Our take aways from this past quarter are more than just the pictures in this post may relate, but these speak so much to what we are practicing in our work simulation classes.  You can’t think yourself into improving these skills and holding to these values, you have to practice them. And I wanted to acknowledge them and the hard work of our 3rd quarter students before heading into our 4th and last quarter of the school year. Thank you students!  Before we know it, we will be packing up and moving back into our school site and a brand new kitchen!  I’m glad that this advice will go with us.

Cooking together again!

It has been a long time!  But we have some exciting news to share as we get deeper into fall and winter:

We are able to cook together again while at John O’Connell’s campus! This is a hybrid version of our regular class(3 days a week we travel down to the kitchen classroom), but being able to get active again is huge! We truly appreciate Chef Dan and the staff at John O’Connell who have helped make this happen.  It is making a big difference to our students, to be able to actively cook together again. Pictures soon, just wanted to share our excitement now!

Ida B Wells at JOC week 3

idab outrage 10inch 300dpiI’m not sure who painted this, but it is my favorite rendition of Ida B. Wells.  Someone was smart enough to bring our Ida B. Wells posters and this painting here to John O’Connell High School, to decorate our hallways.

Here in week 3, we are still getting used to things. Two schools in one building must never be easy.  We know it is all for a good reason, to be able to return to our newly renovated school building in a year, made safe and more useable.  So with this move, each school wants to create a sense of community, and at the same time not lose each school’s unique character.  And how is it turning out?  So far the default has to serve the most amount of students consistently.  Ours being a smaller amount of students, means we must defer to the larger flow.  Ida B. Wells students  seem to be developing a stronger sense of separation, isolation, segregation.  Little things, like hearing the other school’s announcements (and what they have access to), to our problems with heat, broken shades, confusion in separate lunch times – these are all becoming bigger things.

We have been talking about characteristics and skills in our classes, as we build resumes. The most amazing characteristic I’ve seen in our students?  Is that even with the frustrations in all this change, they have a resilience in them.  Those that are coming to our classes still smile and/or say hello and are keeping our mutual respect.  You have to look for these silver linings, focus harder on those, while you repair what is not right.   That being said, the words on this painting were Ida B. Wells’ over a century ago.  And they are still true today.   There is still so much to fix.  ~posted 1 1/2 hours into lockdown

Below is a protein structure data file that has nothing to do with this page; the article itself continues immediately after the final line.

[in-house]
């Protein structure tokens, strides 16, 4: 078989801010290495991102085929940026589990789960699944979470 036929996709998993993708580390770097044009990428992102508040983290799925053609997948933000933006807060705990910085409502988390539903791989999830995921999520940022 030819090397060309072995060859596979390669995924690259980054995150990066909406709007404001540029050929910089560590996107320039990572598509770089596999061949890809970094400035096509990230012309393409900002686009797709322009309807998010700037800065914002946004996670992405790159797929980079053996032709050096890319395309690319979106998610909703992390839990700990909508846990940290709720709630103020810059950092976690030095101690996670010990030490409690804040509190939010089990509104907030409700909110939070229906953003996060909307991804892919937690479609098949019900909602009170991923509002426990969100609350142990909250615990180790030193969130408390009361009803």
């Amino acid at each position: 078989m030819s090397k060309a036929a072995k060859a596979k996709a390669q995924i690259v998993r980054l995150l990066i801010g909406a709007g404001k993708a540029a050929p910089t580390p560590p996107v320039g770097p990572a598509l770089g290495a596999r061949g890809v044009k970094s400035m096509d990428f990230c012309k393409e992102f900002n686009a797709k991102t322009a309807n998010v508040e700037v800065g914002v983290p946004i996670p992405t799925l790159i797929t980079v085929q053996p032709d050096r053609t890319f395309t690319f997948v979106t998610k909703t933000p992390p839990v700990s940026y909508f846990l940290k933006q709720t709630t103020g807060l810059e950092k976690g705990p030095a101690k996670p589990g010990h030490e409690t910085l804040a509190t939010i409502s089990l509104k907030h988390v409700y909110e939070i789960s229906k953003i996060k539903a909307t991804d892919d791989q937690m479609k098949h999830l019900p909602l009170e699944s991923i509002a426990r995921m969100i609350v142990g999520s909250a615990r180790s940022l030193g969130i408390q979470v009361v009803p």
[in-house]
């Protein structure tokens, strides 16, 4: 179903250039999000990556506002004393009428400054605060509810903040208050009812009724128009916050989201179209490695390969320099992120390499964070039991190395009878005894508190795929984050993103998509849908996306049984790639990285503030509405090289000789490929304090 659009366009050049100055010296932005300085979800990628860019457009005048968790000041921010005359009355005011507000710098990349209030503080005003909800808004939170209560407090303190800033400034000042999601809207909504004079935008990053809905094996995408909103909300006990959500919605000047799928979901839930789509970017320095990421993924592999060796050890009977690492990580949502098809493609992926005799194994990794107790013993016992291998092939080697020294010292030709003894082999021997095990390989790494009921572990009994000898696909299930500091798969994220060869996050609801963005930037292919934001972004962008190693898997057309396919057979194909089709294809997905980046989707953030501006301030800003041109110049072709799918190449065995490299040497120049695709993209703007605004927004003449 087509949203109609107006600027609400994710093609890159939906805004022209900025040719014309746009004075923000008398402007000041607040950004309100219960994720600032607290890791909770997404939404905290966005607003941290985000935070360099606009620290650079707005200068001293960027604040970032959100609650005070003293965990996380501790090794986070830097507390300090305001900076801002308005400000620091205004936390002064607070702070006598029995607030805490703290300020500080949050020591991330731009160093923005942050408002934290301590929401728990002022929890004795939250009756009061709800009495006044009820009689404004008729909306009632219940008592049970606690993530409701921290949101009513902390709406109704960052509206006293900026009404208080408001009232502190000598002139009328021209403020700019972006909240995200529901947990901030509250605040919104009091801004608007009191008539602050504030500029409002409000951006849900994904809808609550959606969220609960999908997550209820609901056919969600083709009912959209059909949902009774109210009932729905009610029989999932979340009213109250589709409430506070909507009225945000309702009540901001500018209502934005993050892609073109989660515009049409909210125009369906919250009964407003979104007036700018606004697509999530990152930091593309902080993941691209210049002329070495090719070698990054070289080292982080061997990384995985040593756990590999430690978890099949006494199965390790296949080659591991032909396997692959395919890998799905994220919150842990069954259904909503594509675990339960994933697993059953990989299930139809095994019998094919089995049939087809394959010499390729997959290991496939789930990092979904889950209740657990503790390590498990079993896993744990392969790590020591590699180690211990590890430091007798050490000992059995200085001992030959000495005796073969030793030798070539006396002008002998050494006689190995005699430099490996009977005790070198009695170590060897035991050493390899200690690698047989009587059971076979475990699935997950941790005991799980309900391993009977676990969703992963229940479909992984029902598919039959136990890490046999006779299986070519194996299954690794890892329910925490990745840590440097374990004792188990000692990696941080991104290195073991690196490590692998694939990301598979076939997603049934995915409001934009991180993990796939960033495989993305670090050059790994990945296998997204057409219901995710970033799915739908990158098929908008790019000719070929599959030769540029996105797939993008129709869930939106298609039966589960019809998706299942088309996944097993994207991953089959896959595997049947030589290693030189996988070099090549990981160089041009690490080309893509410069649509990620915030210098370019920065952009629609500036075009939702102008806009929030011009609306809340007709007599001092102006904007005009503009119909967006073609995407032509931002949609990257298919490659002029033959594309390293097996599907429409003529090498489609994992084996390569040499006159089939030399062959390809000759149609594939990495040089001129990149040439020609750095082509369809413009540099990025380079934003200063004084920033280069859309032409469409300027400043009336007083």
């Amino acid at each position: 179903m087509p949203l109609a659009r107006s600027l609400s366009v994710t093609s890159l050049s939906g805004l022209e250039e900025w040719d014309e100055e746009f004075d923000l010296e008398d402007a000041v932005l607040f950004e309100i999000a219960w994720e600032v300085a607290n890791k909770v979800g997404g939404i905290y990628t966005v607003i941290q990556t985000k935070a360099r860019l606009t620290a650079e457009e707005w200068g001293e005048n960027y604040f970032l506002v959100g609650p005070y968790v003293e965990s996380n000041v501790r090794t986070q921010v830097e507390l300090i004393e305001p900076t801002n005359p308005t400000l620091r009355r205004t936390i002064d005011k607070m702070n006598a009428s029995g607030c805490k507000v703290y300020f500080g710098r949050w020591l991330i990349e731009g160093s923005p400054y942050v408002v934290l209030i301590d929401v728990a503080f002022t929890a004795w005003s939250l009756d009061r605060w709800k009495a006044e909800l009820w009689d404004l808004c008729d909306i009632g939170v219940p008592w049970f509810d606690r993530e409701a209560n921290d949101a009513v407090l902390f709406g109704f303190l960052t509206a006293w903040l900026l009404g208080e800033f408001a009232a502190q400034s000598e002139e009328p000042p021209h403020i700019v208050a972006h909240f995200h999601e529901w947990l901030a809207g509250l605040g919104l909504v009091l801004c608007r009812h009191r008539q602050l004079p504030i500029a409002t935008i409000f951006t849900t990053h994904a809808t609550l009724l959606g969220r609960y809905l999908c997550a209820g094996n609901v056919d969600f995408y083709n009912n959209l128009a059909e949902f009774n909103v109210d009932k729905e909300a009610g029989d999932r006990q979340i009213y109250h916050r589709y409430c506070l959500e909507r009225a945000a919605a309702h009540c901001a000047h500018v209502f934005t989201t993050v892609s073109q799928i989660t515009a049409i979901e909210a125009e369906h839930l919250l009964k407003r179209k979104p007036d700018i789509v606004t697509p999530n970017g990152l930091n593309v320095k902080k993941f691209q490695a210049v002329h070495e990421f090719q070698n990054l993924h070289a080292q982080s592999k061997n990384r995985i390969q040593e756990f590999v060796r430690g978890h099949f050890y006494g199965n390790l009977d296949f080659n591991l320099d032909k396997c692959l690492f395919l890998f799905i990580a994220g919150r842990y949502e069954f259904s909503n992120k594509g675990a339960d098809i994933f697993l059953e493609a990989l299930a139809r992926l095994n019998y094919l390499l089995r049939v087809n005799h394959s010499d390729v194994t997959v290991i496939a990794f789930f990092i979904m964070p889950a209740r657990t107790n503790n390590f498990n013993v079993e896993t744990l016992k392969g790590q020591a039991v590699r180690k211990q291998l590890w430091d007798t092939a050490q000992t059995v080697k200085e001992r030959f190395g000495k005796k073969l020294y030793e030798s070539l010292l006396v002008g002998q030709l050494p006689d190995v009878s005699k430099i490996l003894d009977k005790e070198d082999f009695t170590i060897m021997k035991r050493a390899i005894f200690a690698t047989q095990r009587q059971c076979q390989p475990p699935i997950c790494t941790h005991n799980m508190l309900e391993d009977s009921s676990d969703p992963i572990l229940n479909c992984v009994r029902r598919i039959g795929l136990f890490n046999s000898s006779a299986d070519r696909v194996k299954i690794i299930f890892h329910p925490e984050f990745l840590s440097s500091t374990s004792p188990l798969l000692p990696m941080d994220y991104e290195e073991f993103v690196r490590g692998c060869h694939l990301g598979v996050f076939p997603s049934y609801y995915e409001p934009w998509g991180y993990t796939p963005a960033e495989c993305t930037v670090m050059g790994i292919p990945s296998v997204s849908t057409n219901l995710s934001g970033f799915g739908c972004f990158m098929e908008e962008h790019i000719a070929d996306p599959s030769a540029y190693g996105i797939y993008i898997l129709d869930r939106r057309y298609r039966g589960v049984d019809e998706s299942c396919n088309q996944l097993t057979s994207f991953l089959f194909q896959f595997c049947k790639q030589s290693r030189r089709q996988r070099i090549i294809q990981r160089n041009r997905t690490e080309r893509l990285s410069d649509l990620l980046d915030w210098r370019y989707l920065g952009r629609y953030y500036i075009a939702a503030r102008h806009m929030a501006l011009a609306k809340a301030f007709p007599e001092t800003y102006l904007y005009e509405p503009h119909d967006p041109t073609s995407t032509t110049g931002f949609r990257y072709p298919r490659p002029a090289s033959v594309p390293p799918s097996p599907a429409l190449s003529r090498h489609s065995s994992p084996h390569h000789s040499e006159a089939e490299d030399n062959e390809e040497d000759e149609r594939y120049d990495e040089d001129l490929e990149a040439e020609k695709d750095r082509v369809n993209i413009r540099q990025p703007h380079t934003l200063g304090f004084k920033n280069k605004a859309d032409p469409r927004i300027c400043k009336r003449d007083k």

Planitudes on moving

culinary plan 2014 10inchI’ve spent the last few months preparing to move out of Ida B.Wells worrying about how to teach a culinary arts class without cooking.  “Well, it’s not really a culinary arts class,” I’ve always told people. It is a work simulation class using culinary as a theme.  Um, and that culinary part?  It is a huge part for me, bigger than I first thought.  It is what automatically connects us, automatically equalizes us, and with our combined efforts, feeds us on many levels.

I have been moping a little that I won’t have the thrill of the stove, the splash at the sink, or the pressure of the period ending bell to accomplish what we’ve been able to these last 5 years.  That and attitudes have been wafting through the halls, perhaps we might be assimilated into the larger school site that will host us?  After all, we are a small, alternative school floating quietly on a increasingly crowded sea of requirements. We don’t fit a mold for good reasons. But one can’t plan anything when your attitude focuses on impending doom.  Instead of planning, you develop a planitude – an attitude that distracts you, like a dark fog.

Then a few weeks ago, I got to sit down with the project team to go over the renovation plans as respects my classroom, a basement area that has been Ida B. Wells’ cafeteria over the last 30 years (although every year I’ve been there I’ve inched into a bit more of it).

And as I sat there, with all these experts, seeing on the official black and white architect’s layout that they are building a real Culinary Arts classroom, with a full hood and ansul system, I started to get excited.  All this trouble we are going through moving out is for good reason – our building is old and broken.  And I have proof on these pages (which I’ve been carrying around with me like a security blanket) that we’ll be able to support students who need an alternative better than ever when we return in 2016.  It really is happening.

Now to get back to teaching and taking care of the students moving with us, with all the value, respect and hospitality we can muster.  There will still be bumps in the road, but it is heartening to see a glimpse into our future like this one.